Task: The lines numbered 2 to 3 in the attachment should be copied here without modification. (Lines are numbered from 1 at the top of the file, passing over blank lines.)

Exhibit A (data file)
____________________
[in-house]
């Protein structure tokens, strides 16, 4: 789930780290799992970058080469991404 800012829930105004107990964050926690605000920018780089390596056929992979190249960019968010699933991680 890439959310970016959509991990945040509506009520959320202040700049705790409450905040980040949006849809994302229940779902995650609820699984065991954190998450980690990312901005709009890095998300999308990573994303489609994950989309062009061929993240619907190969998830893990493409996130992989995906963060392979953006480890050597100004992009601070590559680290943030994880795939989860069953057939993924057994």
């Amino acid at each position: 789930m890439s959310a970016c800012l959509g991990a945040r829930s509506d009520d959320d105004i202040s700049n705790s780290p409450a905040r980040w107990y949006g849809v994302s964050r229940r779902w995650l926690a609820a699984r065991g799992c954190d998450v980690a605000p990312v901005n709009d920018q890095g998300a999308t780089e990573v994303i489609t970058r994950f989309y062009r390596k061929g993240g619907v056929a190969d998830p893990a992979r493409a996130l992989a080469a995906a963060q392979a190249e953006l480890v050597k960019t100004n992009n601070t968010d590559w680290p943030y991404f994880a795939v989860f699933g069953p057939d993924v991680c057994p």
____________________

């Protein structure tokens, strides 16, 4: 789930780290799992970058080469991404 800012829930105004107990964050926690605000920018780089390596056929992979190249960019968010699933991680 890439959310970016959509991990945040509506009520959320202040700049705790409450905040980040949006849809994302229940779902995650609820699984065991954190998450980690990312901005709009890095998300999308990573994303489609994950989309062009061929993240619907190969998830893990493409996130992989995906963060392979953006480890050597100004992009601070590559680290943030994880795939989860069953057939993924057994």
């Amino acid at each position: 789930m890439s959310a970016c800012l959509g991990a945040r829930s509506d009520d959320d105004i202040s700049n705790s780290p409450a905040r980040w107990y949006g849809v994302s964050r229940r779902w995650l926690a609820a699984r065991g799992c954190d998450v980690a605000p990312v901005n709009d920018q890095g998300a999308t780089e990573v994303i489609t970058r994950f989309y062009r390596k061929g993240g619907v056929a190969d998830p893990a992979r493409a996130l992989a080469a995906a963060q392979a190249e953006l480890v050597k960019t100004n992009n601070t968010d590559w680290p943030y991404f994880a795939v989860f699933g069953p057939d993924v991680c057994p």